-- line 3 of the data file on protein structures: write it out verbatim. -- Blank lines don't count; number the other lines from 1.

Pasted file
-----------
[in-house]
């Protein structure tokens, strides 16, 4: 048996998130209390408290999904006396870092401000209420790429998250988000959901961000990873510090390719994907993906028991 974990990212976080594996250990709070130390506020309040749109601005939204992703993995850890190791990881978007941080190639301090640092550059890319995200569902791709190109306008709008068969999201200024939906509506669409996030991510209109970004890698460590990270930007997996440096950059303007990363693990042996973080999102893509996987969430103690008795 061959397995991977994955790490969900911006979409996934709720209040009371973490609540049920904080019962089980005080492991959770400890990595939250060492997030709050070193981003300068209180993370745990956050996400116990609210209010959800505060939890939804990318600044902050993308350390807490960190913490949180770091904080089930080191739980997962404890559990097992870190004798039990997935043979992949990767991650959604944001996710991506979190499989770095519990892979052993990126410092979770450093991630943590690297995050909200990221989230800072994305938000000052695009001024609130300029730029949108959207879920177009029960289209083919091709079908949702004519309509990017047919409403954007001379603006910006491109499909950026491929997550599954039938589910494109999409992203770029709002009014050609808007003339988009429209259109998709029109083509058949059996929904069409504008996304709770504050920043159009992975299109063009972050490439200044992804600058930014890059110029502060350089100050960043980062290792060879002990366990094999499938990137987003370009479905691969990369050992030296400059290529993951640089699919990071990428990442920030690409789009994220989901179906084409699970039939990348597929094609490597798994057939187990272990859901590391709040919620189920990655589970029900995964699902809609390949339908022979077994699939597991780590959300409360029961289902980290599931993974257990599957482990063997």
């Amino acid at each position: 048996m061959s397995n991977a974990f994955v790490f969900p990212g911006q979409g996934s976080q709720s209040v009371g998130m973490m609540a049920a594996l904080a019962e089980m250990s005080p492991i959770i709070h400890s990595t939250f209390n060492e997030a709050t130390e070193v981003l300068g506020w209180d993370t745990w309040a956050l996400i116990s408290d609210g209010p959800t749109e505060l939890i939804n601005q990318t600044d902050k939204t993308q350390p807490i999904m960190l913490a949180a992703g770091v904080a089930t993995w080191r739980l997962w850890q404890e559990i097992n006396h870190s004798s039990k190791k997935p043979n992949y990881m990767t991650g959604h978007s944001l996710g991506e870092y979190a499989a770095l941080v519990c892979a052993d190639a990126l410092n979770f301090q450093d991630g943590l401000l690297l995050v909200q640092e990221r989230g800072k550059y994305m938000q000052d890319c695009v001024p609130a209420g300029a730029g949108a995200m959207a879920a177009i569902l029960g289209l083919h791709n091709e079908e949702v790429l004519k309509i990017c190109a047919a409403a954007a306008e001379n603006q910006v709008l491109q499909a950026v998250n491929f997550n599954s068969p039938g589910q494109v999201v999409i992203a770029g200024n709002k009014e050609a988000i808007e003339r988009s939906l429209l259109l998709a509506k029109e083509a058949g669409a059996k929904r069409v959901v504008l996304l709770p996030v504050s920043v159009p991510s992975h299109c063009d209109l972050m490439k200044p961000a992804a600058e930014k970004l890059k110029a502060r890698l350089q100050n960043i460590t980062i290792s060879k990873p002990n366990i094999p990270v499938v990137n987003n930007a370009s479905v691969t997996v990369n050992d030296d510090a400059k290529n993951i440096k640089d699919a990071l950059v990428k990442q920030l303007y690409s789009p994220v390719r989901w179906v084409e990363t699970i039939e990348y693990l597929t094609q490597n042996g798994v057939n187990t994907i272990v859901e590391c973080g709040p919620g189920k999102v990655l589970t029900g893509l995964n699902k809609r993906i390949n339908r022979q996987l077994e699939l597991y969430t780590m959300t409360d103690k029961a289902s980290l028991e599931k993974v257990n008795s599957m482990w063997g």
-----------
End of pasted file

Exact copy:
């Amino acid at each position: 048996m061959s397995n991977a974990f994955v790490f969900p990212g911006q979409g996934s976080q709720s209040v009371g998130m973490m609540a049920a594996l904080a019962e089980m250990s005080p492991i959770i709070h400890s990595t939250f209390n060492e997030a709050t130390e070193v981003l300068g506020w209180d993370t745990w309040a956050l996400i116990s408290d609210g209010p959800t749109e505060l939890i939804n601005q990318t600044d902050k939204t993308q350390p807490i999904m960190l913490a949180a992703g770091v904080a089930t993995w080191r739980l997962w850890q404890e559990i097992n006396h870190s004798s039990k190791k997935p043979n992949y990881m990767t991650g959604h978007s944001l996710g991506e870092y979190a499989a770095l941080v519990c892979a052993d190639a990126l410092n979770f301090q450093d991630g943590l401000l690297l995050v909200q640092e990221r989230g800072k550059y994305m938000q000052d890319c695009v001024p609130a209420g300029a730029g949108a995200m959207a879920a177009i569902l029960g289209l083919h791709n091709e079908e949702v790429l004519k309509i990017c190109a047919a409403a954007a306008e001379n603006q910006v709008l491109q499909a950026v998250n491929f997550n599954s068969p039938g589910q494109v999201v999409i992203a770029g200024n709002k009014e050609a988000i808007e003339r988009s939906l429209l259109l998709a509506k029109e083509a058949g669409a059996k929904r069409v959901v504008l996304l709770p996030v504050s920043v159009p991510s992975h299109c063009d209109l972050m490439k200044p961000a992804a600058e930014k970004l890059k110029a502060r890698l350089q100050n960043i460590t980062i290792s060879k990873p002990n366990i094999p990270v499938v990137n987003n930007a370009s479905v691969t997996v990369n050992d030296d510090a400059k290529n993951i440096k640089d699919a990071l950059v990428k990442q920030l303007y690409s789009p994220v390719r989901w179906v084409e990363t699970i039939e990348y693990l597929t094609q490597n042996g798994v057939n187990t994907i272990v859901e590391c973080g709040p919620g189920k999102v990655l589970t029900g893509l995964n699902k809609r993906i390949n339908r022979q996987l077994e699939l597991y969430t780590m959300t409360d103690k029961a289902s980290l028991e599931k993974v257990n008795s599957m482990w063997g």